How Oligarchs Use Brussels To Launder Their

When the police raid­ed the home of the for­mer social­ist MEP and lawyer Pier Antonio Panzeri and found €500,000 in cash as part of the most seri­ous cor­rup­tion case in the European Parliament in decades, nobody noticed one of his clients was an oli­garch who is the sub­ject of the biggest civ­il fraud case in British legal history. 

In exile the oli­garch has assid­u­ous­ly court­ed European politi­cians to pro­mote his defence

This tawdry scan­dal has focused on claims that Qatar fund­ed an influ­ence oper­a­tion in the European par­lia­ment which result­ed in the arrest and impris­on­ment of MEPs and a for­mer vice-pres­i­dent. Over €1.5 mil­lion in cash has since been dis­cov­ered stashed away in flats, offices, and hotel rooms across Brussels, France and Italy. The pay­ments were alleged­ly part of a lob­by­ing oper­a­tion to bol­ster Qatar’s rep­u­ta­tion and counter scruti­ny dur­ing the World Cup of its human rights record. It is a dev­as­tat­ing blow to the EU’s credibility. 

The inves­ti­ga­tion is focus­ing on the parliament’s human rights sub-com­mit­tee which Panzeri was chair­man of. Even though it is not a leg­isla­tive body, the com­mit­tee shines an influ­en­tial spot­light on human rights abus­es by coun­tries out­side the EU which makes it an ide­al tar­get for lob­by­ing by inter­na­tion­al kleptocrats. 

And like Qatar, oli­garchs have used Europe as a vehi­cle for reha­bil­i­tat­ing their rep­u­ta­tion and divert­ing atten­tion away from alle­ga­tions of crim­i­nal­i­ty and con­tro­ver­sy. A case in point is the Kazakh oli­garch fugi­tive Mukhtar Ablyazov who last month was found guilty of a $218 mil­lion fraud in a US court and has been on the run from the UK courts since 2012. He was con­vict­ed in the UK of lying under oath about own­ing a London man­sion, forg­ing doc­u­ments and con­tempt of court. He had been accused of embez­zling $6 bil­lion from Kazakhstan’s BTA Bank as chair­man by chan­nelling funds to thou­sands of off­shore com­pa­nies of which he was the beneficiary.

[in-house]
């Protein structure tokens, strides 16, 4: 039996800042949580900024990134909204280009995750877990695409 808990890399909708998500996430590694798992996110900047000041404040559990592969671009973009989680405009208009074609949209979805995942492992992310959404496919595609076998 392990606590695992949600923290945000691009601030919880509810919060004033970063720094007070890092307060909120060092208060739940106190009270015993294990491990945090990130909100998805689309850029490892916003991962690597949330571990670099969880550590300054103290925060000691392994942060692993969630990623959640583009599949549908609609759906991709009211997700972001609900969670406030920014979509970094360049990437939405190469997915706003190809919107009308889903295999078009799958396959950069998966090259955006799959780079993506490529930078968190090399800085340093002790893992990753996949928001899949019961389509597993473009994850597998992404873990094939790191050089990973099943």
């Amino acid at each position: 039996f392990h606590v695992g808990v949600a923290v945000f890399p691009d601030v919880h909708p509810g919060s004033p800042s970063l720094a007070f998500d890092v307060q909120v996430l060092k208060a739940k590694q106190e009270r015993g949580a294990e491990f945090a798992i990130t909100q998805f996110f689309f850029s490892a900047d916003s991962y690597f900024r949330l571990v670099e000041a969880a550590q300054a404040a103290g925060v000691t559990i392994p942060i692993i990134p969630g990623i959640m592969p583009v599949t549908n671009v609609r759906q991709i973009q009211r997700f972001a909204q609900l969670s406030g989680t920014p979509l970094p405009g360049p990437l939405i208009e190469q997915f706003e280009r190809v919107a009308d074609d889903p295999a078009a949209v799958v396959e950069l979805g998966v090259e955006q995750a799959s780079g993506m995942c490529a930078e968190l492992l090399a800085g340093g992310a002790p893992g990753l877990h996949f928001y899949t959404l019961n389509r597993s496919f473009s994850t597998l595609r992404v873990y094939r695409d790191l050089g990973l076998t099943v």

Ablyazov fled to London, bought sev­er­al prop­er­ties and was sued by BTA bank for fraud. He lived a lav­ish lifestyle, liv­ing in a nine-bed­room man­sion with an indoor swim­ming pool on Bishops Avenue, Hampstead, and a 100-acre estate on the edge of Windsor Great Park. But he declined to dis­close details of his assets to the High Court and in 2012 was found guilty of con­tempt of court. ‘It is dif­fi­cult to imag­ine a par­ty to com­mer­cial lit­i­ga­tion who has act­ed with more cyn­i­cism, oppor­tunism and devi­ous­ness towards court orders than Mr Ablyazov’, declared Lord Justice Maurice Kay. 

An arrest war­rant was issued against the oli­garch who was sen­tenced to 22 months in jail for con­tempt of court. But just before the judg­ment was issued Ablyazov jumped out of a hotel room win­dow, caught a coach from Victoria down to Dover and escaped to France by fer­ry. In his absence the High Court ordered Ablyazov to pay £1.02 bil­lion and in 2019 issued a sec­ond arrest war­rant. He was jailed in France but obtained polit­i­cal asylum. 

In exile the oli­garch has assid­u­ous­ly court­ed European politi­cians to pro­mote his defence that the fraud alle­ga­tions are polit­i­cal­ly moti­vat­ed because he was a vocal oppo­nent of the Kazakhstan regime. One of his most dili­gent lawyers and active sup­port­ers was Panzeri who pro­mot­ed Ablyazov’s agen­da. Multiple par­lia­men­tary motions con­demned the per­se­cu­tion of ‘dis­si­dents’ and one even called for the pro­tec­tion of Ablyazov himself.